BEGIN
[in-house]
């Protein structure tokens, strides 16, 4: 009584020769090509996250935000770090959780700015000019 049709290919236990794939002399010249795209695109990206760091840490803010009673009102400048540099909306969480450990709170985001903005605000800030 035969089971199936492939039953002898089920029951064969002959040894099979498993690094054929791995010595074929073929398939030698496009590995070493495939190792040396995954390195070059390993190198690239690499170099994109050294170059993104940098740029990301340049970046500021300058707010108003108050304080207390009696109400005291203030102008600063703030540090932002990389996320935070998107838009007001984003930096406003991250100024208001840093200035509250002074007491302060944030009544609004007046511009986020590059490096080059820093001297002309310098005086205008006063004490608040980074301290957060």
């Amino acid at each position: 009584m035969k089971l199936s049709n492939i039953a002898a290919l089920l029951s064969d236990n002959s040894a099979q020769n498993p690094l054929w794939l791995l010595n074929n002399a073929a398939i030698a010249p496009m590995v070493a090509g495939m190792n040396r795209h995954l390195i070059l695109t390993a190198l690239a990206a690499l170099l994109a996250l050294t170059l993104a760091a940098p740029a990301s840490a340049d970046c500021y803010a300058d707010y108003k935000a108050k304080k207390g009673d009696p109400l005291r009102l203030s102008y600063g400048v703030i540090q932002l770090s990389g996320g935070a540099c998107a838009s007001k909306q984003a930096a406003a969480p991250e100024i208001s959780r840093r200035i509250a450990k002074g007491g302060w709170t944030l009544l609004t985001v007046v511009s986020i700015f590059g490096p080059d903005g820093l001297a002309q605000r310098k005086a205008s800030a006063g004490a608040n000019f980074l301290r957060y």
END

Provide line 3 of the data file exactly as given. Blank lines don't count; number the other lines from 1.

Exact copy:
């Amino acid at each position: 009584m035969k089971l199936s049709n492939i039953a002898a290919l089920l029951s064969d236990n002959s040894a099979q020769n498993p690094l054929w794939l791995l010595n074929n002399a073929a398939i030698a010249p496009m590995v070493a090509g495939m190792n040396r795209h995954l390195i070059l695109t390993a190198l690239a990206a690499l170099l994109a996250l050294t170059l993104a760091a940098p740029a990301s840490a340049d970046c500021y803010a300058d707010y108003k935000a108050k304080k207390g009673d009696p109400l005291r009102l203030s102008y600063g400048v703030i540090q932002l770090s990389g996320g935070a540099c998107a838009s007001k909306q984003a930096a406003a969480p991250e100024i208001s959780r840093r200035i509250a450990k002074g007491g302060w709170t944030l009544l609004t985001v007046v511009s986020i700015f590059g490096p080059d903005g820093l001297a002309q605000r310098k005086a205008s800030a006063g004490a608040n000019f980074l301290r957060y």